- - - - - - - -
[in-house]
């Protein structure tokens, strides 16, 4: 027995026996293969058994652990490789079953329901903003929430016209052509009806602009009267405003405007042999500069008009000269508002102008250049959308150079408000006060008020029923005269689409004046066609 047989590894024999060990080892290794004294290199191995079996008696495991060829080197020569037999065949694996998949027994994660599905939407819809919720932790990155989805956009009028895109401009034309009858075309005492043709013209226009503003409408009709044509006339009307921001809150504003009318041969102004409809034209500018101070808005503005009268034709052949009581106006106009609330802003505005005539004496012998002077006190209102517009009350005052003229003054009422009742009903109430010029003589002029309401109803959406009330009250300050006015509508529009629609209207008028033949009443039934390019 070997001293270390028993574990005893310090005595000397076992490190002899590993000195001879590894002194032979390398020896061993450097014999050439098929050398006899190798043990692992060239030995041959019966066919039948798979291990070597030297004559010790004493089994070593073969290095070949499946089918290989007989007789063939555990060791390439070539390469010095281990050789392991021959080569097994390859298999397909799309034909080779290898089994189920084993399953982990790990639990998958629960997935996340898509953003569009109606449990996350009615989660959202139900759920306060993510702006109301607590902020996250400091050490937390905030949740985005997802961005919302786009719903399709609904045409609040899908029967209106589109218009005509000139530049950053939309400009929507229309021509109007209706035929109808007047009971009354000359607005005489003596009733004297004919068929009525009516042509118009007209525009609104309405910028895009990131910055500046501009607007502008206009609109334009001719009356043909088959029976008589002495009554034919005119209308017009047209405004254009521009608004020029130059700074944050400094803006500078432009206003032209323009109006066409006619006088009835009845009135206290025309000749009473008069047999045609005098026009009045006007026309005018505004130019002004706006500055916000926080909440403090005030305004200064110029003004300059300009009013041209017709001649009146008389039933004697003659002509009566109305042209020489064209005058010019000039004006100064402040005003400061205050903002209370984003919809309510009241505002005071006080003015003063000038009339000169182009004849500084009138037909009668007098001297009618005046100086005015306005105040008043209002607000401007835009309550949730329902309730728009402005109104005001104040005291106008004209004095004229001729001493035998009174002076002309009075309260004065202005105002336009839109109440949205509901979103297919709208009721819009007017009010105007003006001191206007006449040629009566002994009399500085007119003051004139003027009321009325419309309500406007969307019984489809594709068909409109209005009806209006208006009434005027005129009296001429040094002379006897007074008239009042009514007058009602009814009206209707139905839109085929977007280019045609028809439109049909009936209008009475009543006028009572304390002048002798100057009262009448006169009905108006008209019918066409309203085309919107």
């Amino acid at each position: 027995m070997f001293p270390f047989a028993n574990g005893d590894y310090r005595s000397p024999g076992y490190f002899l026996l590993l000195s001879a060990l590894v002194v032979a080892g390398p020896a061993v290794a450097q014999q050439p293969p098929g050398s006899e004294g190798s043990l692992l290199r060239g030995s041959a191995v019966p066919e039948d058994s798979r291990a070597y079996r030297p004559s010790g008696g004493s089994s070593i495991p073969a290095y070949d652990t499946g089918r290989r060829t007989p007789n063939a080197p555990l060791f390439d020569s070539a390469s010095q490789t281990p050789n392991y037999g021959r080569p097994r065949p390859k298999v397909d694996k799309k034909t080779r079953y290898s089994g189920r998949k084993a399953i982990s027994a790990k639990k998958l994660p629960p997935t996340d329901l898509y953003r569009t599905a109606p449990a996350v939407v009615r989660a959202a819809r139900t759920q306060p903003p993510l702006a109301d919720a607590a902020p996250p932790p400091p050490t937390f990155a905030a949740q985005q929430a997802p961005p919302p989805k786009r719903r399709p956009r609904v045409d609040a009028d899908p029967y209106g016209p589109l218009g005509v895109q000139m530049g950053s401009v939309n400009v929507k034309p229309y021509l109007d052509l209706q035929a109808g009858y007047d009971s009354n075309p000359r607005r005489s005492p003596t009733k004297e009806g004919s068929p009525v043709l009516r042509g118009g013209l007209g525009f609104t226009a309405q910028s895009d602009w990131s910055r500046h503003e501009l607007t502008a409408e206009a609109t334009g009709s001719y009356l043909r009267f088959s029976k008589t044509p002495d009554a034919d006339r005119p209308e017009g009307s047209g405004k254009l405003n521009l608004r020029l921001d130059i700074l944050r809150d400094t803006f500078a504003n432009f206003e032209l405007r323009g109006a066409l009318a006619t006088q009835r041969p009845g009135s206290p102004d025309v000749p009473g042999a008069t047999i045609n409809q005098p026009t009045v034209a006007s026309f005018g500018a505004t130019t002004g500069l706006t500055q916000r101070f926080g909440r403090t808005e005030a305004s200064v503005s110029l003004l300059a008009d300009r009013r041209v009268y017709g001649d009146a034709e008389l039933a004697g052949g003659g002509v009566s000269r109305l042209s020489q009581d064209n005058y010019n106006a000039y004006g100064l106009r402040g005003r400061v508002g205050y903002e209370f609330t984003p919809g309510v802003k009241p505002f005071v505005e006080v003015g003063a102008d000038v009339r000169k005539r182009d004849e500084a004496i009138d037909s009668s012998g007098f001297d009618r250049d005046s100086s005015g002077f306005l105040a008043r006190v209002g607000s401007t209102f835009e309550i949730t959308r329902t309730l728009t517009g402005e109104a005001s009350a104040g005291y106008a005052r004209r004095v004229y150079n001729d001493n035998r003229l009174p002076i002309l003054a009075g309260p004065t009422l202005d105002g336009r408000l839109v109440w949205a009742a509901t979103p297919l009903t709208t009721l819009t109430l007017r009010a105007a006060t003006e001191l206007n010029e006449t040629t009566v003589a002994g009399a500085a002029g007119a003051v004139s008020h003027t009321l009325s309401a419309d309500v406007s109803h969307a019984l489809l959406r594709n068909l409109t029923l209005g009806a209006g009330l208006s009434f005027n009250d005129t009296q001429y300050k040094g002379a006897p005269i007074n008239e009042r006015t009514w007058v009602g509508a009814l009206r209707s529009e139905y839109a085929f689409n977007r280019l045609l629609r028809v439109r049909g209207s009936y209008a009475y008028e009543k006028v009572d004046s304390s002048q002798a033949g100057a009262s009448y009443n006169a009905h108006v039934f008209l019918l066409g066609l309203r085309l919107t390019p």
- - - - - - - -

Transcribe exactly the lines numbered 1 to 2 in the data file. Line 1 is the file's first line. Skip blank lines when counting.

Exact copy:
[in-house]
């Protein structure tokens, strides 16, 4: 027995026996293969058994652990490789079953329901903003929430016209052509009806602009009267405003405007042999500069008009000269508002102008250049959308150079408000006060008020029923005269689409004046066609 047989590894024999060990080892290794004294290199191995079996008696495991060829080197020569037999065949694996998949027994994660599905939407819809919720932790990155989805956009009028895109401009034309009858075309005492043709013209226009503003409408009709044509006339009307921001809150504003009318041969102004409809034209500018101070808005503005009268034709052949009581106006106009609330802003505005005539004496012998002077006190209102517009009350005052003229003054009422009742009903109430010029003589002029309401109803959406009330009250300050006015509508529009629609209207008028033949009443039934390019 070997001293270390028993574990005893310090005595000397076992490190002899590993000195001879590894002194032979390398020896061993450097014999050439098929050398006899190798043990692992060239030995041959019966066919039948798979291990070597030297004559010790004493089994070593073969290095070949499946089918290989007989007789063939555990060791390439070539390469010095281990050789392991021959080569097994390859298999397909799309034909080779290898089994189920084993399953982990790990639990998958629960997935996340898509953003569009109606449990996350009615989660959202139900759920306060993510702006109301607590902020996250400091050490937390905030949740985005997802961005919302786009719903399709609904045409609040899908029967209106589109218009005509000139530049950053939309400009929507229309021509109007209706035929109808007047009971009354000359607005005489003596009733004297004919068929009525009516042509118009007209525009609104309405910028895009990131910055500046501009607007502008206009609109334009001719009356043909088959029976008589002495009554034919005119209308017009047209405004254009521009608004020029130059700074944050400094803006500078432009206003032209323009109006066409006619006088009835009845009135206290025309000749009473008069047999045609005098026009009045006007026309005018505004130019002004706006500055916000926080909440403090005030305004200064110029003004300059300009009013041209017709001649009146008389039933004697003659002509009566109305042209020489064209005058010019000039004006100064402040005003400061205050903002209370984003919809309510009241505002005071006080003015003063000038009339000169182009004849500084009138037909009668007098001297009618005046100086005015306005105040008043209002607000401007835009309550949730329902309730728009402005109104005001104040005291106008004209004095004229001729001493035998009174002076002309009075309260004065202005105002336009839109109440949205509901979103297919709208009721819009007017009010105007003006001191206007006449040629009566002994009399500085007119003051004139003027009321009325419309309500406007969307019984489809594709068909409109209005009806209006208006009434005027005129009296001429040094002379006897007074008239009042009514007058009602009814009206209707139905839109085929977007280019045609028809439109049909009936209008009475009543006028009572304390002048002798100057009262009448006169009905108006008209019918066409309203085309919107």